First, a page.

Migratory Birds Convention Act: frequently asked questions

Why are some migratory bird species protected under provincial and territorial legislation instead of the Migratory Birds Convention Act?

In 1916, when the convention was signed, it only protected migratory birds considered either useful or harmless to humans. At that time, there were several species of migratory birds which were excluded due to their “undesirability” to humans. For example, pelicans, cormorants, hawks and owls were once considered pests and so were unprotected. These birds have since been recognized for their importance to both humans and the environment and have become protected under provincial and territorial legislation.

Can I take an American Robin that died from natural causes to a taxidermist for mounting and then keep it at home?

No. Migratory insect-eating birds such as the American Robin are protected in Canada under the Migratory Birds Convention Act, 1994. You are not allowed to possess the bird unless you have a valid federal permit. Permits may be issued to possess mounted birds for educational purposes.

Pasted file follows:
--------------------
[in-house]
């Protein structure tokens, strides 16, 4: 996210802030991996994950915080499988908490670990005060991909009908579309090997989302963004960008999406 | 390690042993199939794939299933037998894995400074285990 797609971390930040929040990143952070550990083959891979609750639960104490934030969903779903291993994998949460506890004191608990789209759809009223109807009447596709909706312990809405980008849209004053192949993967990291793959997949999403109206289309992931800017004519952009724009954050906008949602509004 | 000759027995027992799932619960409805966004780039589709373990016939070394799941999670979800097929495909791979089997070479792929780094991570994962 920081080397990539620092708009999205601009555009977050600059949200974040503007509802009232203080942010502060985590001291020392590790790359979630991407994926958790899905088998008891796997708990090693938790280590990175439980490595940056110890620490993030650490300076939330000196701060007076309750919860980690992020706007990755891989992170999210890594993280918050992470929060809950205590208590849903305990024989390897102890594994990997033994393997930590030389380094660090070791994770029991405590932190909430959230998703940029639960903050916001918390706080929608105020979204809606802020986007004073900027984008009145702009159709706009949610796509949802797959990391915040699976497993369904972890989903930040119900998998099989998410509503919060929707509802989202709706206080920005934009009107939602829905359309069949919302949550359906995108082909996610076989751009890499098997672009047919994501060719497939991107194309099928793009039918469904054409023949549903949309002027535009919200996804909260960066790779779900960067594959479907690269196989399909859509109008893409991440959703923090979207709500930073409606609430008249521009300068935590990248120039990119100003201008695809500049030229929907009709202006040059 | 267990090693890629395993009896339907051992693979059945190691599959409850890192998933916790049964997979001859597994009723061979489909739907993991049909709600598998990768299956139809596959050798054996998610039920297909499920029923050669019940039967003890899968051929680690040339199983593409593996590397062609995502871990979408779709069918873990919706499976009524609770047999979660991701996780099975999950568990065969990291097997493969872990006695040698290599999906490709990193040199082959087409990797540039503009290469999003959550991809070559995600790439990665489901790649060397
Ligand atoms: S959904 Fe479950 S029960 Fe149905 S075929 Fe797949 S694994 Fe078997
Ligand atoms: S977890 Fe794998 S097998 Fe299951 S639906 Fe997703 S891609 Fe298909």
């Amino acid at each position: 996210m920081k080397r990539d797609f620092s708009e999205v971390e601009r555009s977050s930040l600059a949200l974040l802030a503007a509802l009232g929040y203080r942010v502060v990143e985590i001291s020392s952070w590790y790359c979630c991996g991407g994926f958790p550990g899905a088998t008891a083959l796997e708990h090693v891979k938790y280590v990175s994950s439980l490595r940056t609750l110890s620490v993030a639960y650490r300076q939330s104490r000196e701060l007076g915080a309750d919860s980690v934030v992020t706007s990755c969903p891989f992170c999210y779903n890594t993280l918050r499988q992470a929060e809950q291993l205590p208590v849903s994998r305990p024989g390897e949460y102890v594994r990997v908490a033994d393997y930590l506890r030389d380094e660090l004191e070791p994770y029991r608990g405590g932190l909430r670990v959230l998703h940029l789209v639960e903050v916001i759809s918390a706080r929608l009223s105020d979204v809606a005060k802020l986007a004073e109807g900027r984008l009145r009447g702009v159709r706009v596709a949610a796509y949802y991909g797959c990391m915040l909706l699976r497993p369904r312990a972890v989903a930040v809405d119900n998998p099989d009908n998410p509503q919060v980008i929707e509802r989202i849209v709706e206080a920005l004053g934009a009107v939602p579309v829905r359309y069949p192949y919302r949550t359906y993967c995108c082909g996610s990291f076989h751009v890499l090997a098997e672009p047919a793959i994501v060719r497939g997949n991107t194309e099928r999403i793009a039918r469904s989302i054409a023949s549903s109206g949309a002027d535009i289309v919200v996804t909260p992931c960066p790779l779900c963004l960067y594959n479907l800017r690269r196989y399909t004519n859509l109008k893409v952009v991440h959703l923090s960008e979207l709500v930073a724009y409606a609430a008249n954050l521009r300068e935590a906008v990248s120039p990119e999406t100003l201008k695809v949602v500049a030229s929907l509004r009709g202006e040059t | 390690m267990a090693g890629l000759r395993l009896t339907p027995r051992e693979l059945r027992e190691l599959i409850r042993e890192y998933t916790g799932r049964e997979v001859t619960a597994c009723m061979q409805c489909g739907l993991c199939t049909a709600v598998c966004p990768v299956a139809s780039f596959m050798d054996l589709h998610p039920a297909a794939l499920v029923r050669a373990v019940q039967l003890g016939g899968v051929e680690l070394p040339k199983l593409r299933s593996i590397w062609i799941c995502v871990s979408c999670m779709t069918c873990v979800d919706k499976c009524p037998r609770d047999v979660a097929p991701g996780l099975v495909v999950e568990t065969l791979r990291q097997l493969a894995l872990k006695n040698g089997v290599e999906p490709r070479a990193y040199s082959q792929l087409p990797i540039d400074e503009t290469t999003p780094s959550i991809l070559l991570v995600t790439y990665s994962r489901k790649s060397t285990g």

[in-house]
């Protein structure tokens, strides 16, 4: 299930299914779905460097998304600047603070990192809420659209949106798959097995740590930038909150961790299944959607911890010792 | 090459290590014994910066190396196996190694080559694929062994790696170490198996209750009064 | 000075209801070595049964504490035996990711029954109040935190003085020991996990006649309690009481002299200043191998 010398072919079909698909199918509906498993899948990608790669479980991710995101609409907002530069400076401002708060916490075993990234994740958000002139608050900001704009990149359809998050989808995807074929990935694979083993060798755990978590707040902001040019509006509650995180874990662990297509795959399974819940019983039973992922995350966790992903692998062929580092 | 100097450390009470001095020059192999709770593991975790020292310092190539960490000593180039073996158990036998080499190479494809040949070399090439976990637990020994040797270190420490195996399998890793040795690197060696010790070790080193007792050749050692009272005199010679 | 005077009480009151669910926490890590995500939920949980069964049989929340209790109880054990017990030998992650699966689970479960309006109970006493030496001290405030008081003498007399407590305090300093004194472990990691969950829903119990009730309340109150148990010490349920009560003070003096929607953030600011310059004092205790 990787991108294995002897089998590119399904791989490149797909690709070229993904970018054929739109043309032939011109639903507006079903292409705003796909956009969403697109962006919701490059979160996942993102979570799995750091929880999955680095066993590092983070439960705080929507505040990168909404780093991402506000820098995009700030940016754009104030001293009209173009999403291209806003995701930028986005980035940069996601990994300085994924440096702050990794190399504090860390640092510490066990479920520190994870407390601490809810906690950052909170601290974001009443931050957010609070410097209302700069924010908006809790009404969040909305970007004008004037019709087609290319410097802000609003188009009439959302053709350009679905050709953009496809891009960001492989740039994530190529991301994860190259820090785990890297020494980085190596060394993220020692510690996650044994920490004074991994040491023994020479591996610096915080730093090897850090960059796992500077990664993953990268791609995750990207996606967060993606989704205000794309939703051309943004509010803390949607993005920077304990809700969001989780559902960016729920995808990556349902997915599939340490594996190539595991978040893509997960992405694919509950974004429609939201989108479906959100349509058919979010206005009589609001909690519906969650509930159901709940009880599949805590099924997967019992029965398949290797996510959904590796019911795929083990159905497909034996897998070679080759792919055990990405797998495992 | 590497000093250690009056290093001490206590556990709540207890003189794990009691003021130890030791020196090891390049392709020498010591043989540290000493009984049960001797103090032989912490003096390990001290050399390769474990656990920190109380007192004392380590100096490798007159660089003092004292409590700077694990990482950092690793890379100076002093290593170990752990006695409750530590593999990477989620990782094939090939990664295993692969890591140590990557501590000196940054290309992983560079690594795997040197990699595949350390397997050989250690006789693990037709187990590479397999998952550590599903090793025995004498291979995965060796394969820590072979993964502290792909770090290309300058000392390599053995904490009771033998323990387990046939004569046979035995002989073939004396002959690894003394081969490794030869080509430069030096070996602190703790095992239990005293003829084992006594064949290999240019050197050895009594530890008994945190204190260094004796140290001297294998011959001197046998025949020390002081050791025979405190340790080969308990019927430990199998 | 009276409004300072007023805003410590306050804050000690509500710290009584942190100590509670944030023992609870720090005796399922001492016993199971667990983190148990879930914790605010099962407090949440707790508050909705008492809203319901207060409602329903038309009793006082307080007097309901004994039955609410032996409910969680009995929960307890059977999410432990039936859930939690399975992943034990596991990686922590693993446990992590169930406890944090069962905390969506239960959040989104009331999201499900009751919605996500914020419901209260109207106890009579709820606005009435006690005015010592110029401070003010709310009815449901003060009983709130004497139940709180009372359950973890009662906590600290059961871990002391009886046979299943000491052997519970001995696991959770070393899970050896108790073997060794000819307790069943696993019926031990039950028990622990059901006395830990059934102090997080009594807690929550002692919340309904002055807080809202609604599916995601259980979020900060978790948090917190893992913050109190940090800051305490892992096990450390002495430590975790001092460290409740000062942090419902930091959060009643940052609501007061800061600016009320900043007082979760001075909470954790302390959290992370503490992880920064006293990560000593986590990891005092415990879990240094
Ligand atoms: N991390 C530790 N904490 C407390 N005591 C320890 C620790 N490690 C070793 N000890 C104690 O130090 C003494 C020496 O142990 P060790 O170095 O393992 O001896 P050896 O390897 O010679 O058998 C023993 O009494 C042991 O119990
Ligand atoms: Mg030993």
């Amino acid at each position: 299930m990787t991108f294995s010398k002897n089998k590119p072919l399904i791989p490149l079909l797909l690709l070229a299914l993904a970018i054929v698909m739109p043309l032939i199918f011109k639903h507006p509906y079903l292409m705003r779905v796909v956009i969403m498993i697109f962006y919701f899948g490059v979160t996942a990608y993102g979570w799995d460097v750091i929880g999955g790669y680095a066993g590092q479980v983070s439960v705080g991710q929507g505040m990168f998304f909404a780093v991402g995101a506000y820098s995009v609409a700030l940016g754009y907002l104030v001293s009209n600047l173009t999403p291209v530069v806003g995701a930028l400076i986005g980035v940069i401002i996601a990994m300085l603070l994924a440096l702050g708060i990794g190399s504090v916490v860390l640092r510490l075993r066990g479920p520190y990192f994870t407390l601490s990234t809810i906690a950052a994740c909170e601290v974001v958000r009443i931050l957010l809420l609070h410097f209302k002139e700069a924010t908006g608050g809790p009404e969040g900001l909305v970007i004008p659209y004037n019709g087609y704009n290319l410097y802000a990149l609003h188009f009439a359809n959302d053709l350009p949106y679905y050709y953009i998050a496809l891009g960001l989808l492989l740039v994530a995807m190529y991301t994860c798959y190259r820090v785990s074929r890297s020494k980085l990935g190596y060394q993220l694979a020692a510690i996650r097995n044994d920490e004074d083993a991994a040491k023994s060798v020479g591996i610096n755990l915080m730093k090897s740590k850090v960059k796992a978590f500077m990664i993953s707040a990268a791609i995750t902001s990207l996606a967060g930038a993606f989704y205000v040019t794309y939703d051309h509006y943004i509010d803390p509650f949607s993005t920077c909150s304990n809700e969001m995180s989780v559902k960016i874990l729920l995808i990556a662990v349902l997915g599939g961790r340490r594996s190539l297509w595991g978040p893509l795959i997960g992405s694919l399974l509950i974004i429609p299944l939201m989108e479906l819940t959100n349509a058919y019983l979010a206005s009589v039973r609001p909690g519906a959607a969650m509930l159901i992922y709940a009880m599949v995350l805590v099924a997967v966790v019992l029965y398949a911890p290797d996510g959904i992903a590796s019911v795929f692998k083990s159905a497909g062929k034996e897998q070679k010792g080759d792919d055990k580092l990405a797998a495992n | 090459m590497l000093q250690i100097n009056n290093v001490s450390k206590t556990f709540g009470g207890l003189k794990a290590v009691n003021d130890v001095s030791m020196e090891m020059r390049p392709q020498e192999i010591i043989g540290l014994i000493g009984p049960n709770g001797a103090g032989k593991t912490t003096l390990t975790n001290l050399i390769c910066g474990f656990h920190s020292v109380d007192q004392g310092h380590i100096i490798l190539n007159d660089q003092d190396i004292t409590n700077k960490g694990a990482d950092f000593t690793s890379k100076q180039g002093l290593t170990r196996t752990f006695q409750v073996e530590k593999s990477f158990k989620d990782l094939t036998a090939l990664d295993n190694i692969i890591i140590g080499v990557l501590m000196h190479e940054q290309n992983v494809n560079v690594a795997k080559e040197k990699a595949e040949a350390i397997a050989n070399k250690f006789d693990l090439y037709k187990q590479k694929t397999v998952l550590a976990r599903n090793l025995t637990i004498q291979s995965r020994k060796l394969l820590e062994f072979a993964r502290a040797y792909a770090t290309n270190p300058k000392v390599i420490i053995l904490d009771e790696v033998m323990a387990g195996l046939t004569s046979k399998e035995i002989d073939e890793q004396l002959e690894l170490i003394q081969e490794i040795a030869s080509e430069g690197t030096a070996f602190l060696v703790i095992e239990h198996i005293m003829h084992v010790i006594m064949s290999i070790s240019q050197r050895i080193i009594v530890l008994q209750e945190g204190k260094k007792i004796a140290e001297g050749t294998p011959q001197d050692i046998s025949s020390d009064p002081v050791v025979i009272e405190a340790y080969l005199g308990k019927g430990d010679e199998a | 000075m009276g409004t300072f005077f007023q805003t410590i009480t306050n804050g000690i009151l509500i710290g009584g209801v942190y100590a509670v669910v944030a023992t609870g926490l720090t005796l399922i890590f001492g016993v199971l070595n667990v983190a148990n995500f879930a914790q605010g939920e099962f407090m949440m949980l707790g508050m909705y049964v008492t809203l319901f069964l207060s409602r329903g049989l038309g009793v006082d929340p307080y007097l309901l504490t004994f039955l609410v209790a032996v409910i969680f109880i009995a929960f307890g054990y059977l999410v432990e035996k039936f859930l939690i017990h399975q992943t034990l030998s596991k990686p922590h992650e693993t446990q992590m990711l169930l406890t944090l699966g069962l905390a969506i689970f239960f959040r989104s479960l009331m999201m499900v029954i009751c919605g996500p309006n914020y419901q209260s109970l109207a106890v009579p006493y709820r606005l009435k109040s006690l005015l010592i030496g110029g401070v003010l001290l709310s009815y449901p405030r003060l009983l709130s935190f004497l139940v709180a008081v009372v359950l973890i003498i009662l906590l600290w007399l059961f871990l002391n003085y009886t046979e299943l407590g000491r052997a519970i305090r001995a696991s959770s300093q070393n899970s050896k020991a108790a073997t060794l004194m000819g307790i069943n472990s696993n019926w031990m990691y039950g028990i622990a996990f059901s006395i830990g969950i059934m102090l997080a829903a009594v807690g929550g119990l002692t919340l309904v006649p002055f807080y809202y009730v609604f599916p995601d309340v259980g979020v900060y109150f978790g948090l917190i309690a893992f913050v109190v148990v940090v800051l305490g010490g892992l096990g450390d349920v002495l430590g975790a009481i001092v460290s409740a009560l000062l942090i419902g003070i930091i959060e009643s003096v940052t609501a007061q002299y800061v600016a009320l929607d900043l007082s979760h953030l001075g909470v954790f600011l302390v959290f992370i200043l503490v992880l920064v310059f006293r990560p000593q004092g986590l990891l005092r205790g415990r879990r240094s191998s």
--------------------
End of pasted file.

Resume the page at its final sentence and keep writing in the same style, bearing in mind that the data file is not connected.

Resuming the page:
During the closed season, may I use a shotgun to scare geese away from my crops?

No. You need a scare permit to use firearms to drive away migratory birds which are damaging crops. Scare permits may be issued for birds causing damage or danger.

Do I need a permit to keep wild migratory game birds such as ducks and geese in captivity?

Yes. You need an avicultural permit to possess live migratory game birds. Avicultural permits may be issued if certain requirements are met.

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